100 Questions for your RPG Group: 61-70

After a break for the holidays, 100 Questions is back! We’re a good deal more than halfway through the list, so let’s see if we can get these released in a timely manner now?

These questions are designed not to lead anyone to the “one true path to roleplaying,” nor even to find and excise undesirable group members. Instead, they are tools of conversation. Hopefully they’ll help members of an RPG group discuss some philosophy, some game theory, and some silly stuff.

These are best handled in person, while feeling casual, likely with beer and pizza (or the age & culturally appropriate equivalent).

61-70: Gamer Superstitions

Roleplaying games vary widely, from rule- and math-heavy tactical exercises, to story-based activities designed to work with a group all working together, but a surprising number of “gamer superstitions” are common in a wide range of groups. It can be worth examining what these are, why people observe them, and how serious such observances are.

  1. Do you play along with ideas of gamer superstition for fun, despite not believing them, or secretly believe such things without publicly acknowledging them? Are there any you take so seriously having others dismiss them is hurtful or worrying to you?
  1. Do you believe in lucky dice? Or a lucky die-rolling method, or chant that accompanies important roles?
  1. Within the bounds of normal personal space and courtesy, do you care who touches your dice? Does a stranger touching the, annoy or worry you? Do you believe rubbing them on a game designer or GM increases their luck?
  1. Do you feel your luck, or the general luck of your dice, is impacted by loaning your dice to other people who need them? Or borrowing dice when yours aren’t available?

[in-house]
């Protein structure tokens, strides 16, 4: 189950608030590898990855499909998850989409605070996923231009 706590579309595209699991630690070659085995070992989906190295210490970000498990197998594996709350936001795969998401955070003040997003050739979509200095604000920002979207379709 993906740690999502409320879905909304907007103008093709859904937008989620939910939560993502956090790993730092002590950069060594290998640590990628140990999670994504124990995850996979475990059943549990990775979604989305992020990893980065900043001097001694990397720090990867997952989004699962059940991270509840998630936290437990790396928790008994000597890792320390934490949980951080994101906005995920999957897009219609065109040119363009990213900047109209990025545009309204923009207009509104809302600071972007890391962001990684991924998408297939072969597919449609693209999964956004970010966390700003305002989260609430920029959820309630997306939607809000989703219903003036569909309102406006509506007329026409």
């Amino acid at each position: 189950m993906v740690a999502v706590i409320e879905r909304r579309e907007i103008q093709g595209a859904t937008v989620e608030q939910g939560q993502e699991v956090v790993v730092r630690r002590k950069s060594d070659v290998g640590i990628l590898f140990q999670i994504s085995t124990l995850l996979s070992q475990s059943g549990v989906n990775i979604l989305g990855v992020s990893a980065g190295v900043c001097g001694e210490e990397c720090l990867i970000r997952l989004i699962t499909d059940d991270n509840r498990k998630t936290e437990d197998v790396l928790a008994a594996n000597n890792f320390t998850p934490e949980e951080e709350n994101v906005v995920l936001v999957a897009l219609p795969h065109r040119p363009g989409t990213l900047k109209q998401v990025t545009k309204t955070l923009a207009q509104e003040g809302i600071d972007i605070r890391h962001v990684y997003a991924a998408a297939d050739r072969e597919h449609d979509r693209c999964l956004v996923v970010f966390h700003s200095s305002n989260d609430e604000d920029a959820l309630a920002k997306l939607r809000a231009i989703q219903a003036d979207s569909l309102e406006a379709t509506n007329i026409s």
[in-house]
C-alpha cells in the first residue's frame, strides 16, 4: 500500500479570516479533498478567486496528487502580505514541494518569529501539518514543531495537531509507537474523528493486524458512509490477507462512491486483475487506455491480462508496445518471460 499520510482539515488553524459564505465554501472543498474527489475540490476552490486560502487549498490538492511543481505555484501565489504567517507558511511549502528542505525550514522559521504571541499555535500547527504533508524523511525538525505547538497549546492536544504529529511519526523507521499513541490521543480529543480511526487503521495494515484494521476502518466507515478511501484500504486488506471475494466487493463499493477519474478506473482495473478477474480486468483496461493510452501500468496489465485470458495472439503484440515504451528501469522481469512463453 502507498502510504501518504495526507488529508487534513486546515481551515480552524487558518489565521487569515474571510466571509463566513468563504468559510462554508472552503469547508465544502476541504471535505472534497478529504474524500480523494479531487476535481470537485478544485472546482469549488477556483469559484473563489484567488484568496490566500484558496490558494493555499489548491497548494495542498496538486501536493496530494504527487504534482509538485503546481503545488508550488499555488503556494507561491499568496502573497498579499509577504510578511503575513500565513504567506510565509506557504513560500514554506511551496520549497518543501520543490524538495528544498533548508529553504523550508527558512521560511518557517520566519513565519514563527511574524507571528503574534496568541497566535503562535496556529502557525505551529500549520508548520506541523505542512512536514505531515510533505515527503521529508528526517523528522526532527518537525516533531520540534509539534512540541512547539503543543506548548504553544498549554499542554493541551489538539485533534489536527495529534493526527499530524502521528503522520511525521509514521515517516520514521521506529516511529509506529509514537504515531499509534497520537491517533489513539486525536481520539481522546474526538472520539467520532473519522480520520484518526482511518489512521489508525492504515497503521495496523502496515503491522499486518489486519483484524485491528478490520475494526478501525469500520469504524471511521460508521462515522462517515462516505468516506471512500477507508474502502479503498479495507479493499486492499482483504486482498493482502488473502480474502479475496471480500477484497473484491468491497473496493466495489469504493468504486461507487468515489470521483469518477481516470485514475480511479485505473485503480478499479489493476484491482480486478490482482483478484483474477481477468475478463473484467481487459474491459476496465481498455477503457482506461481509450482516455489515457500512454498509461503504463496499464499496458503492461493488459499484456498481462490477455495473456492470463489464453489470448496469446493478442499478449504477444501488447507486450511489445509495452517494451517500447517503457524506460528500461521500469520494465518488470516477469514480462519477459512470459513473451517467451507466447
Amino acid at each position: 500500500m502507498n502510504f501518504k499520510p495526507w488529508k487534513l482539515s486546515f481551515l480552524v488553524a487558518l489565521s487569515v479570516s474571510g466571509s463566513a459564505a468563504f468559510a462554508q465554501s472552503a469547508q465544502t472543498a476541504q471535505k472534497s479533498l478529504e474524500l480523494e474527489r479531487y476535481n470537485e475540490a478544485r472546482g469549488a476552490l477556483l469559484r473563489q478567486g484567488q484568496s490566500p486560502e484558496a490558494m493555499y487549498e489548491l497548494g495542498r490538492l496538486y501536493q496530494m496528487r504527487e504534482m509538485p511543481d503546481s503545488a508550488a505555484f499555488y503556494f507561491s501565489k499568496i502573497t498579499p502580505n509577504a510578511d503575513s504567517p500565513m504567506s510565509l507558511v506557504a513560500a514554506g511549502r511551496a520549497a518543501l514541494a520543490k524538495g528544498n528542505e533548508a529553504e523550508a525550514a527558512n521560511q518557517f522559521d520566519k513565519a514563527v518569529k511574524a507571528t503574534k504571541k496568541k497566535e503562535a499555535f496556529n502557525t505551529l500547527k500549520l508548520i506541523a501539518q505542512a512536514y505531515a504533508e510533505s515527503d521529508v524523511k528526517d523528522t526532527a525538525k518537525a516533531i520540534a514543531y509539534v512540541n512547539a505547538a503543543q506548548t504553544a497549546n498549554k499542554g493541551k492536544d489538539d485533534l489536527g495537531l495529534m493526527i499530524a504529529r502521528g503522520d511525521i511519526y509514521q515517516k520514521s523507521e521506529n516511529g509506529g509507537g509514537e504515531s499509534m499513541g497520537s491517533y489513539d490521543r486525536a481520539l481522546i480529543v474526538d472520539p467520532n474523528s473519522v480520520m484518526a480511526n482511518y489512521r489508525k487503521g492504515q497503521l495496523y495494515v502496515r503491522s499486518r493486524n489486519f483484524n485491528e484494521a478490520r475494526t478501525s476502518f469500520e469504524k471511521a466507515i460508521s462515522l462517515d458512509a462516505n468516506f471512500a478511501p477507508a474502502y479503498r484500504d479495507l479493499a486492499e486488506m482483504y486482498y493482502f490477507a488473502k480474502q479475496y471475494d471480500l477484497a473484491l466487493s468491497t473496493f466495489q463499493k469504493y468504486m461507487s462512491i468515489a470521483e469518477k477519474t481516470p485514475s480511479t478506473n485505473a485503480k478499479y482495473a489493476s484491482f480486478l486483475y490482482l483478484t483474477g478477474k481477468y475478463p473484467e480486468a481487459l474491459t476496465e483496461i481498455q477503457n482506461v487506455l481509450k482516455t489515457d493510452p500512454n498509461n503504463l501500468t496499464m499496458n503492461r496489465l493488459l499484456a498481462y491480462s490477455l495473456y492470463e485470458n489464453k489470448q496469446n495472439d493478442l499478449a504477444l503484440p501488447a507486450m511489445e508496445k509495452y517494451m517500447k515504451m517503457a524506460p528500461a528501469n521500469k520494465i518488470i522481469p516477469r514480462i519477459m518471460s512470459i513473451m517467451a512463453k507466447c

1. Do you have any rituals regarding your gaming materials? Do you believe a custom figure helps your character succeed? Do you place dice in order from least to most sides, sit them with a desired result showing when they are not in use? Do you think hand-written character sheets have more mojo than computer-generated or e-sheets? Do you pre-roll your dice before making actual game-relevant rolls, to see which dice are doing well, or try to pre-remove any undesired result?
  1. Do you feel a character, or a campaign, or an adventure can be cursed? That some unknown force actually makes some element of the game impact randomly determined elements of the game?
  1. Do you believe your typical results of randomized elements of tabletop or electronic games is better or worse than average? Do you think that such a history, if accurate, is a predictor of future results that are statistically anomalous? Do you think such a predictor, if it exists, should be considered when determining the balance or appropriateness of game options you select?
  1. Are their events outside your control you believe influences your luck or success in a game? Do you feel there is music that makes a character more likely to succeed, or that playing on a holiday or birthday gives you an edge unexplained by statistics?
  1. Do you feel the way one character dies impacts the fate of the next one beyond decisions made by players and GM? Do you think a character dying heroically in game blesses your next character, or giving up and abandoning a character curses your next one? Are there any ways to avoid these positive or negative influences, if you believe in them?
  1. Regardless of your own beliefs, are there any game superstitions of others you enjoy watching? Are there any that annoy you, or negatively impact your ability to enjoy a game?

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About okcstephens

Owen K.C. Stephens Owen Kirker Clifford Stephens is the Starfinder Design Lead for Paizo Publishing, the Freeport and Pathfinder RPG developer for Green Ronin, a developer for Rite Publishing, and the publisher and lead genius of Rogue Genius Games. Owen has written game material for numerous other companies, including Wizards of the Coast, Kobold Press, White Wolf, Steve Jackson Games and Upper Deck. He also consults, freelances, and in the off season, sleeps.

Posted on February 3, 2017, in Adventure Design, Musings, Uncategorized and tagged , . Bookmark the permalink. Leave a comment.

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